FYI, return value; doesn't need ()'s. We can add extra ()'s to any expression if desired, such as 1+2 can be written as ((1)+(2)), so some do that as return (value); even though it is does nothing different from return value;. – Erik Eidt May 14 '16 at 18:29
1

How can both of these return values to original function

They don't; your book is badly-worded.

  • In the second case:

    average = gradeAve(grade1, grade2, grade3);
    

    gradeAve returns - literally with a return statement - its result. Here the function parameters (grade1..3) are just inputs, and the whole call looks like a mathematical expression.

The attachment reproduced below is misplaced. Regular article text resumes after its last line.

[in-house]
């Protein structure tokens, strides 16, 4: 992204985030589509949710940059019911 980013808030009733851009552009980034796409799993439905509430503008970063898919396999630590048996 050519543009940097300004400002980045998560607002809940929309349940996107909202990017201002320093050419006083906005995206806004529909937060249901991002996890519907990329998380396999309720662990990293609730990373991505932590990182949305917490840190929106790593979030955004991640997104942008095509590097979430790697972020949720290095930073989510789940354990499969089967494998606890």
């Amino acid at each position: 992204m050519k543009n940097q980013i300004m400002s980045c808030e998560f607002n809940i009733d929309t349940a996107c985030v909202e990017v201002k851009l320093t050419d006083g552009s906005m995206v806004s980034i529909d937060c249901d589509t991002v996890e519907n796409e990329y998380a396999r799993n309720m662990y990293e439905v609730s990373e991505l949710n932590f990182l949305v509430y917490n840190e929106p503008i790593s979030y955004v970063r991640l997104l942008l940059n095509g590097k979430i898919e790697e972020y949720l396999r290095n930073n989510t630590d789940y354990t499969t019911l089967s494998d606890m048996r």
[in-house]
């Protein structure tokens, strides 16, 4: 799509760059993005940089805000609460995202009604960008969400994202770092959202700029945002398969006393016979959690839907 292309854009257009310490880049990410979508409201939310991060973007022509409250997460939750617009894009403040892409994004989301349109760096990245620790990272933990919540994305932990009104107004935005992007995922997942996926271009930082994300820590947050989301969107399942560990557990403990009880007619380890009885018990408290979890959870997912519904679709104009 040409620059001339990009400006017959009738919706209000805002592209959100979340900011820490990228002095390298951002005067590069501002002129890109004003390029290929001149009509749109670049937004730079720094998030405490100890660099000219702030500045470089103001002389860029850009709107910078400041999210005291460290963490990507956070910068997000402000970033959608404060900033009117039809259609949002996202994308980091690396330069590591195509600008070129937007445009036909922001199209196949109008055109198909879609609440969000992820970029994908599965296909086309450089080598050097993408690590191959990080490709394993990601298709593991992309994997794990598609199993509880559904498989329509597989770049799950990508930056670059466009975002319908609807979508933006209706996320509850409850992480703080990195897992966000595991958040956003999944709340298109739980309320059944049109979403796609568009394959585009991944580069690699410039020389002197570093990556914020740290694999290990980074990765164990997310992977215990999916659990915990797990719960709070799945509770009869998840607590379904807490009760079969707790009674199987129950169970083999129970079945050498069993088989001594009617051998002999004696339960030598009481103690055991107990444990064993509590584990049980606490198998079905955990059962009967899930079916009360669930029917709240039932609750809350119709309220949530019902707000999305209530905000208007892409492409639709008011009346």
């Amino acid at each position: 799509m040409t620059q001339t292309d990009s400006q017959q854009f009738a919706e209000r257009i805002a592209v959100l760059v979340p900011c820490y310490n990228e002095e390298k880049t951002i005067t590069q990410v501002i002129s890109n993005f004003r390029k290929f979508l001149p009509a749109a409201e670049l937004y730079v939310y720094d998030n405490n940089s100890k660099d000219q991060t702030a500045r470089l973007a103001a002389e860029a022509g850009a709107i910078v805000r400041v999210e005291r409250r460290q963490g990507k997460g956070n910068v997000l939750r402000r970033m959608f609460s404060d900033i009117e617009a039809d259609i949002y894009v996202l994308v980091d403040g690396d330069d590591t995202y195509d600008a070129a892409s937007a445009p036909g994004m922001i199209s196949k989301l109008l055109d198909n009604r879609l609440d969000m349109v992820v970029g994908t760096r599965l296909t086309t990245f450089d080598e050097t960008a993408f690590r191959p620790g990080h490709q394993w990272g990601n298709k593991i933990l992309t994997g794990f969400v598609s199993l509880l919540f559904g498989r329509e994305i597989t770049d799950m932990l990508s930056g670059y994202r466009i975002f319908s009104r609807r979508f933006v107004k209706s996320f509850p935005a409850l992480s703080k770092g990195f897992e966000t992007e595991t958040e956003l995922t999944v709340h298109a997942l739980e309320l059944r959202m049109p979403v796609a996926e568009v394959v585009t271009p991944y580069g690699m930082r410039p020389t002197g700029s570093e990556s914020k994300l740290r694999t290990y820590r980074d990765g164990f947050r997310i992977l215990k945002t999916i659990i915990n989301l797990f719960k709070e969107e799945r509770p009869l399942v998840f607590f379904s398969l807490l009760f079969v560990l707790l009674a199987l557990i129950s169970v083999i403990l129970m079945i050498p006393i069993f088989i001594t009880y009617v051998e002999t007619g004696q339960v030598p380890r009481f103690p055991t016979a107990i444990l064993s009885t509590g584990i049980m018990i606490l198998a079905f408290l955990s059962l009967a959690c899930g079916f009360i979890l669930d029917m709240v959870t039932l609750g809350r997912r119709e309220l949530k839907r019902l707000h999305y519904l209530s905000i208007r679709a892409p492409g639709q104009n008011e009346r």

• In the first case:

    half(&i);
    

    nothing is returned. The caller's local variable, i, is mutated by the function half, so that afterwards its value is different. This is called an out-parameter, meaning one of the function's parameters is used for output from the function, instead of input to the function as is usually the case.

    This style usually isn't preferred because it is less clear: there's nothing to tell me when reading the calling code that i is changed by the call until I also read the implementation of half.

    The main exception is when the out-parameter is large in size (so would be expensive to copy by value in a return statement), or is an object with some kind of identity rather than a simple value.

One source of confusion (apart from the poor wording in the book) is that return does two things:

  1. passing a result from a function back to the caller
  2. passing control from a function back to the caller